Lobo Spotlight: Ivan Deutsch
Talking about the protagonist of the Albuquerque-set “Breaking Bad” brings a little chuckle to quantum physicists like Ivan Deutsch.
“One of the funny things is that in ‘Breaking Bad,’ Walter White’s pseudonym was Heisenberg,” he said. “Heisenberg is actually a quantum physicist. It’s always a joke to us in physics when we hear Heisenberg as the bad guy. He’s actually one of the most important people of the early 20th century.”
Deutsch, a professor in physics and astronomy, will help communicate that delight to the University community as he delivers this year’s 59th Annual Research Lecture, titled “Breaking Heisenberg, Controlling the Quantum World.” He will deliver the public lecture on April 28.
Deutsch said he is thrilled and honored to be this year’s lecturer. He said that in his lecture, he will talk about the wonders of quantum physics with some segues into “Breaking Bad.”
“If you think about the microscopic world of atoms and molecules, the laws of physics are very different than the experiences of our everyday life,” he said. “Those laws of physics, they explain things like lasers and materials that go into computers. We have come to understand that these microscopic processes have the power to process information.”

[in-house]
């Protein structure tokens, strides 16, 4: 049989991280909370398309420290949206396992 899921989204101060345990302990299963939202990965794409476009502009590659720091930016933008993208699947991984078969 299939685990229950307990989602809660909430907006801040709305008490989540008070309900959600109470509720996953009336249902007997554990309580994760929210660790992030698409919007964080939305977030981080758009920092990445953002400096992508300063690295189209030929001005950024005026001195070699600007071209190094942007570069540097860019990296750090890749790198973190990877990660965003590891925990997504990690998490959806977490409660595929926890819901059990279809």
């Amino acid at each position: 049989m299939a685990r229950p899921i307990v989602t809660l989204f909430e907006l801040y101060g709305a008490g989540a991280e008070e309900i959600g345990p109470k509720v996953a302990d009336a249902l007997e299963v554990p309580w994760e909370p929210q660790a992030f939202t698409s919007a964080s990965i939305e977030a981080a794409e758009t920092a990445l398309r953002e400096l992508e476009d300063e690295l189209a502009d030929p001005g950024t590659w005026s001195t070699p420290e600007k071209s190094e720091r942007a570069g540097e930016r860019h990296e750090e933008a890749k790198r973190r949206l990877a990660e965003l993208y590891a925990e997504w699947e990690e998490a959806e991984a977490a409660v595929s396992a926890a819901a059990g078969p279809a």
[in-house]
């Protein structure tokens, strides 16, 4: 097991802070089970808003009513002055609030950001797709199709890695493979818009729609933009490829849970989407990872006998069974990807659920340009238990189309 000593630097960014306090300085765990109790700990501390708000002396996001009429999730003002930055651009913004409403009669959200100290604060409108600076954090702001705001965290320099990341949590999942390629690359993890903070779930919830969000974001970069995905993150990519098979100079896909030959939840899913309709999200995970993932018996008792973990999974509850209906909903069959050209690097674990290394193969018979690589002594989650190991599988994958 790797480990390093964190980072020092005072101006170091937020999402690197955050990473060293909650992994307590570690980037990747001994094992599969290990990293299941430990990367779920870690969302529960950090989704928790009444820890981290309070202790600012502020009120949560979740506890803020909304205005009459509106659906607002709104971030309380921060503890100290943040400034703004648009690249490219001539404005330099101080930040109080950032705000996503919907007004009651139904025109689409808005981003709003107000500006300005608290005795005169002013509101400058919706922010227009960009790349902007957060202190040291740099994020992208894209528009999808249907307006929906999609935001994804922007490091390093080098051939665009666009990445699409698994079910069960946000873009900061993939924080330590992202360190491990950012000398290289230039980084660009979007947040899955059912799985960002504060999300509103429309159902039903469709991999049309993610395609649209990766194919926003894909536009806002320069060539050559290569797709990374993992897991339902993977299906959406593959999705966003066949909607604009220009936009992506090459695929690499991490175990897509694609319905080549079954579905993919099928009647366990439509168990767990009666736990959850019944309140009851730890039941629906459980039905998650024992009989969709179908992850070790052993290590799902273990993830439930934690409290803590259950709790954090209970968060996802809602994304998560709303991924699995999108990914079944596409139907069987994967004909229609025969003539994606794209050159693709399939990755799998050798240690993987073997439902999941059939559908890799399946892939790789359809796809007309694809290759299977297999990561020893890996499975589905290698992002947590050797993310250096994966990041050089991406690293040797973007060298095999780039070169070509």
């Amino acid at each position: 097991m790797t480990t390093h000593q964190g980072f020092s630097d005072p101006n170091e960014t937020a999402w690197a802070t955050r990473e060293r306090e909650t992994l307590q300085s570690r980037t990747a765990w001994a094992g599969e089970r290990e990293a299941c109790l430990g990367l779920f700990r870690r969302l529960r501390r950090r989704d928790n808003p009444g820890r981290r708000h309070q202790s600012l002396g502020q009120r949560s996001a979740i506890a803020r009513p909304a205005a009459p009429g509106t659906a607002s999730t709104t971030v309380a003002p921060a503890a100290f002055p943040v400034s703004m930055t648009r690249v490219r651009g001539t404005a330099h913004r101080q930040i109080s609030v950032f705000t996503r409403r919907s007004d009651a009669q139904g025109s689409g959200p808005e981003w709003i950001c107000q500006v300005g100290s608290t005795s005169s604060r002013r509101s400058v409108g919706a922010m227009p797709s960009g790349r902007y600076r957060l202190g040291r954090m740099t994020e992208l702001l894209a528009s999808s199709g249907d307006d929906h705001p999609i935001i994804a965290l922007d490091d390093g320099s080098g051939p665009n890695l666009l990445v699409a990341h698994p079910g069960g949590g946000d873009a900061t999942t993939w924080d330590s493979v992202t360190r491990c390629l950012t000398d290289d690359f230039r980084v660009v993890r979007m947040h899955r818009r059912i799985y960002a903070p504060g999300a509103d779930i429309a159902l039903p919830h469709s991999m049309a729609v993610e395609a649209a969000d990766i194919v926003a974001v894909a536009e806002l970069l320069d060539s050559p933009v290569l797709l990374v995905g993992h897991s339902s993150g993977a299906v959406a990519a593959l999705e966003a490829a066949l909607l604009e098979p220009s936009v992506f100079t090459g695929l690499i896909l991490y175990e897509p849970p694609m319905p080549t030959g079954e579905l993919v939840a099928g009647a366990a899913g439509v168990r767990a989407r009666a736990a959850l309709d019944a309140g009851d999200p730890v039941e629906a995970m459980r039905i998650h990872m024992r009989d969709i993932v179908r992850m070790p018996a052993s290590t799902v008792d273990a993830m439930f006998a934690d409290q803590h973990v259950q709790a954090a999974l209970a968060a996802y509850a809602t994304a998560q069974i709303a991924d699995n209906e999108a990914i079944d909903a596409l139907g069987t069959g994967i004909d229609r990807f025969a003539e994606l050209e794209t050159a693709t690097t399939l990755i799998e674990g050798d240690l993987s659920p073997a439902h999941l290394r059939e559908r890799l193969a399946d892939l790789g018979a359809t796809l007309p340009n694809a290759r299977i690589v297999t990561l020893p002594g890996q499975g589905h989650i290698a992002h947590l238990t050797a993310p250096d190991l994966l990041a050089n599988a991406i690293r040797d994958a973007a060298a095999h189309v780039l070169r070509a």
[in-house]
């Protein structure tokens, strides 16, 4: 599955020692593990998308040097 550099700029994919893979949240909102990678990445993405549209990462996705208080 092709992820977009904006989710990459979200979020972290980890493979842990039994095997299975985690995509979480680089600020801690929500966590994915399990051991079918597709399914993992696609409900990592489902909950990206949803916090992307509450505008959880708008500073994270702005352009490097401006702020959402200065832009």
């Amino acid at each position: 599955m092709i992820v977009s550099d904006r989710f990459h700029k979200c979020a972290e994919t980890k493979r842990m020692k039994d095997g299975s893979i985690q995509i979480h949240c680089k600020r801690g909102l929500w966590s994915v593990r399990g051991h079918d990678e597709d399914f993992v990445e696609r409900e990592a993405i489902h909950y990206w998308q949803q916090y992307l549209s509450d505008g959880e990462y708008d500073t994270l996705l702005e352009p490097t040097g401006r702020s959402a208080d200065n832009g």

Since he arrived to teach at UNM in 1995, Deutsch, 48, has worked with the University’s Center for Quantum Information and Control. He said he works with doctorate students with their dissertations.
Quantum physics sparked Deutsch’s interest when he attended college, he said.
“When I was a student learning about quantum physics, it’s a very strange kind of theory that particles could be at two places at the same time. There are all these paradoxes about its puzzles, but it was very intriguing. But I was curious about it, and that’s something that motivated me.”
Deutsch got his bachelor’s degree in physics from the Massachusetts Institute of Technology, and his masters and PhD in the field from the University of California Berkeley. He said he has worked with France Telecom in Paris and was a post-doctoral fellow in Washington, D.C. before coming to UNM.
Originally from New York City, Deutsch said he moved to Albuquerque to join UNM’s advanced physics program. He said he gradually fell in love with the state.
“Before I came to New Mexico, I was always a big city boy,” he said. “It took me a while to adjust. I think New Mexico is a wonderful place. I enjoy everything about the lifestyle and the landscape.”
In the future, quantum physics will allow for the creation of advanced supercomputers, although this would not happen until the next couple decades, Deutsch said. He said that at the moment he is working with other researchers in the country to lay out the research that would serve as a foundation for these technologies.
Deutsch said he advises students to peruse and pursue their passion while at UNM.
“You really should follow your curiosity, your passion. I got into this field because I was just fascinated by it, and that’s what got me here,” he said. “Not everybody is lucky enough, but if you’re passionate enough and have deep curiosity, then that can help to pursue things that you really care about.”